Tuesday, February 2, 2016

embrace your gender fluidity

When I was a teenager I told my mother I was a transvestite. I said it lightly. It was true and light. I did not hide it, I did not try to pass as a guy, I was not in pain around it, there was no sexual angle to it, I just liked wearing men’s clothing and for some periods I was repulsed by women’s. My mother’s reply was a nervous “Don’t say that.”

Luckily for me, my choices were not painful to execute. They did not take me to places that caused me shame, or social discrimination, or were hard to manifest. I was already on the outskirts of society and I was weird and in pain, but not over that issue. While support would have been nice, my mom’s response didn’t really snag me that hard emotionally. I wasn’t confessing or looking for approval, more amused by my realization.

At the time I particularly hated the skinny shoes made for women. I wore motorcycle boots, which were fat and round and perfect, with a steel toe. I searched the earth for a pair that fit. I was obsessed with finding the perfect boot for years. I wound up wearing a pair into the ground that almost fit but were still a bit big on me.

The funny thing was that I had obsessed about the perfect shoe, a girl’s shoe, many times before in grade school. My feet were always small and it was hard to get grown up shoes in 7th and 8th grade. Those same small feet made it hard to get men’s shoes in 9h and 10th grade. So, I was not strictly into guy’s clothes, but periodically.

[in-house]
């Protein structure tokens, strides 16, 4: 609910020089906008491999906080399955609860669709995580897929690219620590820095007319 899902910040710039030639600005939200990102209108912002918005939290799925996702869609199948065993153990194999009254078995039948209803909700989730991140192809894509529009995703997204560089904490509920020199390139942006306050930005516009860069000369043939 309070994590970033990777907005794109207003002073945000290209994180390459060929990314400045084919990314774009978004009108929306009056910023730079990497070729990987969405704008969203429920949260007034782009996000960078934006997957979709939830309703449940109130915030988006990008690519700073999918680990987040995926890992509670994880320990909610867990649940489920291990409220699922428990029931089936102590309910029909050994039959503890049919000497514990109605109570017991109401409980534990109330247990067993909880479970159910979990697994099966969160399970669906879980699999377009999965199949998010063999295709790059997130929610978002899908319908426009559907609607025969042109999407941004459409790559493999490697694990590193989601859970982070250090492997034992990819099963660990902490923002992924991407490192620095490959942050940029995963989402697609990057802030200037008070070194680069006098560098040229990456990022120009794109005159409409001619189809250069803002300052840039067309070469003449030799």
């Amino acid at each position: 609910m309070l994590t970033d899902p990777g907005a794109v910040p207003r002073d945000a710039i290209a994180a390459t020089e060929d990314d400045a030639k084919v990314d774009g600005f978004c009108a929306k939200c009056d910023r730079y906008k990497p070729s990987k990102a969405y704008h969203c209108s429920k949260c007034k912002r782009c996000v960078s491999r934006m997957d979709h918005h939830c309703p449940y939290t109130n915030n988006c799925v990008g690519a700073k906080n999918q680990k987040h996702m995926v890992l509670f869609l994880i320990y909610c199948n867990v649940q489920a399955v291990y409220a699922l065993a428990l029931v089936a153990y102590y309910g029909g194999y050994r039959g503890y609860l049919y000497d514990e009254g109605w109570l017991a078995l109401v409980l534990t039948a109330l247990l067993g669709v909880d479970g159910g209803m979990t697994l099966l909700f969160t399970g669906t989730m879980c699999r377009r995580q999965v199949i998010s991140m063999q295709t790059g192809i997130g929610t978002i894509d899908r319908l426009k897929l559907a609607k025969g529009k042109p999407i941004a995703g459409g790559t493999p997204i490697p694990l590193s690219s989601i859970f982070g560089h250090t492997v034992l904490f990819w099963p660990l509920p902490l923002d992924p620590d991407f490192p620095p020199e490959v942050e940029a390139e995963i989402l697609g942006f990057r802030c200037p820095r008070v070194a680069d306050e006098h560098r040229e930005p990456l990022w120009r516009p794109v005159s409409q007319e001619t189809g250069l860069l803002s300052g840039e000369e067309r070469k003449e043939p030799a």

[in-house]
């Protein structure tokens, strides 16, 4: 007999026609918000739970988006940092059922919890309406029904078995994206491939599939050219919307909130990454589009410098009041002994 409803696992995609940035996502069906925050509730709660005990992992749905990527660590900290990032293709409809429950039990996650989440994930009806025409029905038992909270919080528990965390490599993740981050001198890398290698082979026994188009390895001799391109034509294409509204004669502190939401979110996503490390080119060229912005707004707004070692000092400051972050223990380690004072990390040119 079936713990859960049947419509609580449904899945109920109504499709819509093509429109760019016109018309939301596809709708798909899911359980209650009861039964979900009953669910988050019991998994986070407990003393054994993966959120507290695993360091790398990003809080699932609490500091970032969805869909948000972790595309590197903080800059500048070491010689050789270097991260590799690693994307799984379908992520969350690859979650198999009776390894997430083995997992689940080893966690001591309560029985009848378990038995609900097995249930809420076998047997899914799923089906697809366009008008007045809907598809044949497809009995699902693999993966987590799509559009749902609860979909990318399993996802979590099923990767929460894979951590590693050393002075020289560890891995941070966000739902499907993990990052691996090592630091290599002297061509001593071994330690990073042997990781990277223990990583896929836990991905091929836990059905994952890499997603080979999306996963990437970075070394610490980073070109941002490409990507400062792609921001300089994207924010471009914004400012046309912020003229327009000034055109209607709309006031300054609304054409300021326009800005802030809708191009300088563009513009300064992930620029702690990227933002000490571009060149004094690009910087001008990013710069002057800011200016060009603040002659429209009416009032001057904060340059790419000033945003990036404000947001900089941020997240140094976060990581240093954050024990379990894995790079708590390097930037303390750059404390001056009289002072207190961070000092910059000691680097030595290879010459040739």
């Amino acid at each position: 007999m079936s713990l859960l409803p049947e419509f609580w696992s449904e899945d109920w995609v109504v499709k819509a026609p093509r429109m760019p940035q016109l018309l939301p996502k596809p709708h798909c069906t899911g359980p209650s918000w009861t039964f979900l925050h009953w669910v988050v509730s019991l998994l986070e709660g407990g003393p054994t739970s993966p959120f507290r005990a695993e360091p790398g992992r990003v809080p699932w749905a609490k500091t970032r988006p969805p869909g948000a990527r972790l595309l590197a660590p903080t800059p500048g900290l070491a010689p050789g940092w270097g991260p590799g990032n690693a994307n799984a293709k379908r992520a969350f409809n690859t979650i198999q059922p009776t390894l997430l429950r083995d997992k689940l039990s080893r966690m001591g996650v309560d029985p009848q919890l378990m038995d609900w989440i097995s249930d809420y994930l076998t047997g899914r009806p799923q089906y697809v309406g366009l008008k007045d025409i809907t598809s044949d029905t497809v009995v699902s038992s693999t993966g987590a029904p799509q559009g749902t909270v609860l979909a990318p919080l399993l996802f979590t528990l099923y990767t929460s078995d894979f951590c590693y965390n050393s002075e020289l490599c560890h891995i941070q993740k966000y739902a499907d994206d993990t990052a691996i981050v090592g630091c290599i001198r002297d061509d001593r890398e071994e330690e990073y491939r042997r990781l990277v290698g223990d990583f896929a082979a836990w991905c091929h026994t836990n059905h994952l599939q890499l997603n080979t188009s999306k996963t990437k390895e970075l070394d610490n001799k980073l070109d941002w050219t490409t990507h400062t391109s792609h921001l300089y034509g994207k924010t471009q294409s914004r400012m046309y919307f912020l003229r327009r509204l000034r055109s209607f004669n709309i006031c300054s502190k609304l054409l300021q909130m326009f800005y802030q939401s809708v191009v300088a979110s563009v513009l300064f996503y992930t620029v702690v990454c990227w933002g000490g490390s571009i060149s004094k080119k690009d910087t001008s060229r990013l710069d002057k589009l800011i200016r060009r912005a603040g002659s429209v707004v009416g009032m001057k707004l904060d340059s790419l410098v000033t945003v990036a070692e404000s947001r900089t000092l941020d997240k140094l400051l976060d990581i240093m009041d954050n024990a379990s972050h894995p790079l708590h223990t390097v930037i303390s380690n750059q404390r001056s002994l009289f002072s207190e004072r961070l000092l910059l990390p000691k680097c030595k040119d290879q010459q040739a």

For my whole life I have cycled through periods of really feminine appearances, in the draggy glamourous sense of the word, and then masculine periods of appearance. It is just who I am and I am fine with it. I have had short crew cut type boy hair and long Brigitte Bardot inspired hair. As a teen I had a soft spot for Wayne County, the punk legend, prior to their full transition into Jayne County, transgender pioneer. I particularly adored the long hair with a black ski cap look. An odd choice, since Wayne and Jayne had so many amazing looks, but I related to that look, thought it was the coolest, and I copied it all the time as best I could.

Anyway, I have always attracted and have been attracted to those who embrace a non traditional place on the gender spectrum. I am particularly fond of women who have a hyper masculine look , superlegend Trash, from the Jackie 60 scene, Hilary Swank in Boys Don’t Cry, Lea DeLaria, or Big Boo on Orange Is the New Black, and of course the first one, my gay aunt Mary Faye, who was named after a male gangster (Faye) and looked like Roy Orbison with her leather jacket and jeans and dark shades. The masculine female sensibility often epitomizes cool to me. One time in my wild youth I was eating at a Japanese restaurant and I was in awe of the waitress, who was incredibly masculine. She looked so cool that I asked when she got off and if she wanted to hang out. Later as we were walking down the street I started to realize she was a feminine guy I was all of a sudden not interested and ditched him fast.

Anyway, I write this because I just LOVE that the idea of gender fluidness acceptance becoming more prevalent, which creates a safer world for every person who is a little different than those who do the traditional men and women stereotypes. One time when I had my crew cut I was assaulted in a fratty type bar with a gay friend and another short-haired female friend. Somehow the situation was diffused and we got to walk out of there. That was the worst of my fear and pain.  Clearly life can be very hard when you look or act outside the box and it is about time that the modern movement of intelligence and acceptance around the gender spectrum vs the binary is moving into the wider world. I, too, am learning and expanding. It is an exciting start.

As a mom I see just how unattached to gender so very many little kids are, how very normal it is to move along the spectrum according to your own tastes. I am excited to watch the unfolding new attitudes of the world my kids will inherit.

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